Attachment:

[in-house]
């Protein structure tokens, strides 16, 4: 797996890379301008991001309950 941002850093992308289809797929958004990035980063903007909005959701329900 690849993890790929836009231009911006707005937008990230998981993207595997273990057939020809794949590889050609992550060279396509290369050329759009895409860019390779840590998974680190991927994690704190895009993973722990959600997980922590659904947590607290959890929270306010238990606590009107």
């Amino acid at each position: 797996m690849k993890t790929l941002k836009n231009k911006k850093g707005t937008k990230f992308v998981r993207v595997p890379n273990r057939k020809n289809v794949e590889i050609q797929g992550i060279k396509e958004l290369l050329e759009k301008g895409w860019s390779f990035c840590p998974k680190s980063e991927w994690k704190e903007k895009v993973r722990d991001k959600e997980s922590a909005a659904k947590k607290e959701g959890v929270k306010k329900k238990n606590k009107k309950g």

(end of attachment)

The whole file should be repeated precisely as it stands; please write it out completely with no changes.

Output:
[in-house]
């Protein structure tokens, strides 16, 4: 797996890379301008991001309950 941002850093992308289809797929958004990035980063903007909005959701329900 690849993890790929836009231009911006707005937008990230998981993207595997273990057939020809794949590889050609992550060279396509290369050329759009895409860019390779840590998974680190991927994690704190895009993973722990959600997980922590659904947590607290959890929270306010238990606590009107």
């Amino acid at each position: 797996m690849k993890t790929l941002k836009n231009k911006k850093g707005t937008k990230f992308v998981r993207v595997p890379n273990r057939k020809n289809v794949e590889i050609q797929g992550i060279k396509e958004l290369l050329e759009k301008g895409w860019s390779f990035c840590p998974k680190s980063e991927w994690k704190e903007k895009v993973r722990d991001k959600e997980s922590a909005a659904k947590k607290e959701g959890v929270k306010k329900k238990n606590k009107k309950g």